Wednesday, June 28, 2006


“But it is not sufficient to have made these observations (every thing I ever learned or believed is wrong); care must be taken likewise to keep them in remembrance. For those old and customary opinions perpetually recur — long and familiar usage giving them the right of occupying my mind, even almost against my will, and subduing my belief; nor will I lose the habit of deferring to them and confiding in them so long as I shall consider them to be what in truth they are, viz., opinions to some extent doubtful, as I have already shown, but still highly probable, and such as it is much more reasonable to believe than deny. It is for this reason I am persuaded that I shall not be doing wrong, if, taking an opposite judgment of DELIBERATE DESIGN, I become my own deceiver, by supposing, for a time, that all those opinions are entirely false and imaginary until at length, having thus balanced my old by my new prejudices, my judgment shall no longer be turned aside by perverted usage from the path may conduct to the perception of truth. For I am assured that, meanwhile, there will arise neither peril nor error from this course, and that I cannot for the present yield too much to distrust, since the end I now seek is not action but knowledge.”

Gee, René, I'm all for looking at the world from alternate perspectives, but the phrase “…deliberate design,” seems to ring of another deeper motive and failing — falling into the same old traps of attempting to use reason to logically, meticulously create, or in Descartes’ case, revamp certitude, which, in essence and perpetuity, tries to make truth definable, separate from all that it isn’t; this as separate from that. Might just as well try and define the universe by describing what it isn’t, because it’s already been defined as everything — how reasonable is that? Any attempts to be deliberate require building a structure using certainties as material within which doubt may not, much less curiosity will not reside, so long as there's the slightest crack to let in the light of all the rest out there. Experimental skepticism like Descartes' can only intend deeper confirmation in a newer conformity, less aware or admitting of new experience, as in the bored hubris of "I've seen it all"; a new rendition of the old traditional commitment to something to ward off further doubt. Meet the new boss. Same as the old boss — I won’t be fooled again! Certainty is not something you can prepare out of yesterday’s experiences for tomorrow’s meal if curiosity is to be nourished. The elusive feeling that certainty is designed to decoy and bag is a feeling of righteousness in the moment — every moment despite the onslaught of contradictions. The moment is too immaterial for structure, too vast and fast for scrutiny. Only the natural metaphor beckons and evokes a universal relevance beyond capacity or desire for descriptive mortar to seal the cultural myth from within. To paraphrase Descartes, I cannot at present yield too much to distrust, since the end I now seek is not action, certain knowledge or trust but happy, willing, conscious symbiosis with the universe of which I am a version and an indivisible part. If I do not rely on sanitized packaging of dried certitudes for mental sustenance, I am free to eat the fresh food on hoof and vine according its appeal to my curiosity's omnivoracious appetite, for I have no belief structure to pollute with the fossil fuels of petrified certainty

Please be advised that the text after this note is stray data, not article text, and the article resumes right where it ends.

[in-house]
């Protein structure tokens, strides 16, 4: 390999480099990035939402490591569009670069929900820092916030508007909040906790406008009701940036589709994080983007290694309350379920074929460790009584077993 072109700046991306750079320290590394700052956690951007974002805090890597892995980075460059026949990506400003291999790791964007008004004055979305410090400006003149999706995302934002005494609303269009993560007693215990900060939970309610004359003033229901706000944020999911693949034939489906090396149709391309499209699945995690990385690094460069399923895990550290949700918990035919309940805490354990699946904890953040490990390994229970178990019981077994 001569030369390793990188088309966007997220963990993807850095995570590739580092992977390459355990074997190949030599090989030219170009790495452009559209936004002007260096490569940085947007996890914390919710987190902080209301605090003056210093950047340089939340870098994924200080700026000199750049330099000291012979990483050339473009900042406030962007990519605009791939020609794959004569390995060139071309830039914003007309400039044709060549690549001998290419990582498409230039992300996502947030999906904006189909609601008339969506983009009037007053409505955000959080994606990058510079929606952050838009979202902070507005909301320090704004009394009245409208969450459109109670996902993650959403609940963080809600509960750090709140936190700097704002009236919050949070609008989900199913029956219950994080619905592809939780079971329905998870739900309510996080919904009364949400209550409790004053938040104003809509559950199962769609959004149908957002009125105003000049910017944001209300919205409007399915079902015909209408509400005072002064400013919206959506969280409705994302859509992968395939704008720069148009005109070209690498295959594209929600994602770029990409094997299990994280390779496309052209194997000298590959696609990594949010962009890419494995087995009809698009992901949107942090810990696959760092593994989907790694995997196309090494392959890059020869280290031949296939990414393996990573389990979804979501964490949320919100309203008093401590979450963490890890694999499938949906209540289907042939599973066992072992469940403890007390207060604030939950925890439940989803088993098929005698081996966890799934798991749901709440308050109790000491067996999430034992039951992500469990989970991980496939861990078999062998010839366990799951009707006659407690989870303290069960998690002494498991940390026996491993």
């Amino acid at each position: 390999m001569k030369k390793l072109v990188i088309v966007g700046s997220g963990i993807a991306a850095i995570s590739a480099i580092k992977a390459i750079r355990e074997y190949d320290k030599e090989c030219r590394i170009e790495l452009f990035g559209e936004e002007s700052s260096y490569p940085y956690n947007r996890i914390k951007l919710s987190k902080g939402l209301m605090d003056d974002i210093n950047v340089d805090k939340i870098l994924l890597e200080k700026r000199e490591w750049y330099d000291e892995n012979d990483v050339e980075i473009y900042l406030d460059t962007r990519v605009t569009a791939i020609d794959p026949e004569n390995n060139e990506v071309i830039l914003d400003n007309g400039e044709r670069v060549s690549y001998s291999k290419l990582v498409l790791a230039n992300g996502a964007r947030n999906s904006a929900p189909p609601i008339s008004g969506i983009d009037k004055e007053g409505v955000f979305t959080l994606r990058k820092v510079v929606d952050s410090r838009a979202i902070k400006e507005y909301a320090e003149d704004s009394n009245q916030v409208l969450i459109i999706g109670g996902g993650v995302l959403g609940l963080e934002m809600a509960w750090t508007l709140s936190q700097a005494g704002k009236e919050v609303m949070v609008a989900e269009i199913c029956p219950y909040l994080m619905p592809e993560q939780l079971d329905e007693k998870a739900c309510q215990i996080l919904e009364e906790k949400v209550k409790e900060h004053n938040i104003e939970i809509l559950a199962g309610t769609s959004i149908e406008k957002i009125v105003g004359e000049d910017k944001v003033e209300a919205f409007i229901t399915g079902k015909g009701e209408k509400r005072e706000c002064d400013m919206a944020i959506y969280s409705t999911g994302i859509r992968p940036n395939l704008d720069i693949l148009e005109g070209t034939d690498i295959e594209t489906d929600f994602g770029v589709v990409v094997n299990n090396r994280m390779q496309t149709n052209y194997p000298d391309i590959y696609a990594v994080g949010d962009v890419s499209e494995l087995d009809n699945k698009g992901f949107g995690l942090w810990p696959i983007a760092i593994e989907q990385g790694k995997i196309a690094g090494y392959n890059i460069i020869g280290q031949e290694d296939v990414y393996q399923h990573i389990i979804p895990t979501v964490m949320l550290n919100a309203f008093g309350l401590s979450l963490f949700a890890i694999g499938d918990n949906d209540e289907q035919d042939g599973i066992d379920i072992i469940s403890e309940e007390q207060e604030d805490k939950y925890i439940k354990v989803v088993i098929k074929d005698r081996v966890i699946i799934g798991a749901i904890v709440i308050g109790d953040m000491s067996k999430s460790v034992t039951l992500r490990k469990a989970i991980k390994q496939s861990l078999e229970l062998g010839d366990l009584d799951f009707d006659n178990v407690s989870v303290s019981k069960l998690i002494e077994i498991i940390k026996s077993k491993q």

A certainty is a conclusion is a knowledge is an understanding is an opinion is a theory is a definition is a version is a viewpoint is a possibility is a hope is a belief is a security is an isolation is a faith is a barrier is a comfort is a trust is a reliance is a perceived necessity is an addiction and … is totally debilitating to observation without prejudice. Definable reality is never more than a belief system. This is the choice certitude demands we make; does universal nature permeate and connect life more interdependently than civilization would have it be or is our planet merely material with which to patch up the cracks through which the grass will eternally grow.
Our bloated modern brain is all muscle and electromechanism straining to contain, catalogue and justify its conclusions during its pony ride through the evidential wilderness of the always unknown and alien territory called the future upon the back of its docile, faithful, always ignored steed: the primitive brain, which has always been here now and happy knowing its genetic memory is a metaphor for wherever whatever variation nature serves up in the daily do. The cultural demand for certainty occupies our modern brain so constantly we become convinced we are in control of the pony ride, like a tourist on a burro entering the Grand Canyon, against all evidence that we were strapped in for nature’s lifelong ride from before the canyoun was a puddle. Or that we control digestion, just because we can stuff things down our throat and wipe off the other end. Or that we do the breathing, just because we can blow hot air.

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